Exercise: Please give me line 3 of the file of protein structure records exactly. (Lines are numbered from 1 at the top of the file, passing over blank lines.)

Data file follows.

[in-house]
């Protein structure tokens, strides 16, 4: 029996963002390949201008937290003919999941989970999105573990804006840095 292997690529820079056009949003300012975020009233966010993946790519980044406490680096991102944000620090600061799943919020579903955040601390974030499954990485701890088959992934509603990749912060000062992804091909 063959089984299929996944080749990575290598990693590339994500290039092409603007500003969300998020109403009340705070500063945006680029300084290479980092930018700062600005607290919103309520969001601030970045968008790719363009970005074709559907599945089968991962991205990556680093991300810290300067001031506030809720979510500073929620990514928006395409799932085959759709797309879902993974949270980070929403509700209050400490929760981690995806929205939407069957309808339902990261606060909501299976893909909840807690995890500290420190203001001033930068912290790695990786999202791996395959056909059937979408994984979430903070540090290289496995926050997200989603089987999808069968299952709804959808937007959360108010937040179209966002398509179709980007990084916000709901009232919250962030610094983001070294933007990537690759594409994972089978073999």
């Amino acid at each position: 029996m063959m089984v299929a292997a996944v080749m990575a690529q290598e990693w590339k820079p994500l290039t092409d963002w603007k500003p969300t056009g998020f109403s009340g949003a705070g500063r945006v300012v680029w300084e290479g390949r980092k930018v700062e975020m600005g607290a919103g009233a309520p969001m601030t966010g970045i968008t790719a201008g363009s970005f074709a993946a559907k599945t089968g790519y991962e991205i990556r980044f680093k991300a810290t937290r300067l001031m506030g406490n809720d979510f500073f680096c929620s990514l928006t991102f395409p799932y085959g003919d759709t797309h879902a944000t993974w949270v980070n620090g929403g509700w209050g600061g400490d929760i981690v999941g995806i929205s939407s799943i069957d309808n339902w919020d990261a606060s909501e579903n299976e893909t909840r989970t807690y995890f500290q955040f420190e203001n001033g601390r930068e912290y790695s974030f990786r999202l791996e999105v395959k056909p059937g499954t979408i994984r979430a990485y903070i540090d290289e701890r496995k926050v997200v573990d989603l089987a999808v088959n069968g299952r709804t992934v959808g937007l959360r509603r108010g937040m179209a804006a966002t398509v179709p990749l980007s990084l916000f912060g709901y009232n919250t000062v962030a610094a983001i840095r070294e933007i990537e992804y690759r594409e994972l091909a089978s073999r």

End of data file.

């Amino acid at each position: 029996m063959m089984v299929a292997a996944v080749m990575a690529q290598e990693w590339k820079p994500l290039t092409d963002w603007k500003p969300t056009g998020f109403s009340g949003a705070g500063r945006v300012v680029w300084e290479g390949r980092k930018v700062e975020m600005g607290a919103g009233a309520p969001m601030t966010g970045i968008t790719a201008g363009s970005f074709a993946a559907k599945t089968g790519y991962e991205i990556r980044f680093k991300a810290t937290r300067l001031m506030g406490n809720d979510f500073f680096c929620s990514l928006t991102f395409p799932y085959g003919d759709t797309h879902a944000t993974w949270v980070n620090g929403g509700w209050g600061g400490d929760i981690v999941g995806i929205s939407s799943i069957d309808n339902w919020d990261a606060s909501e579903n299976e893909t909840r989970t807690y995890f500290q955040f420190e203001n001033g601390r930068e912290y790695s974030f990786r999202l791996e999105v395959k056909p059937g499954t979408i994984r979430a990485y903070i540090d290289e701890r496995k926050v997200v573990d989603l089987a999808v088959n069968g299952r709804t992934v959808g937007l959360r509603r108010g937040m179209a804006a966002t398509v179709p990749l980007s990084l916000f912060g709901y009232n919250t000062v962030a610094a983001i840095r070294e933007i990537e992804y690759r594409e994972l091909a089978s073999r």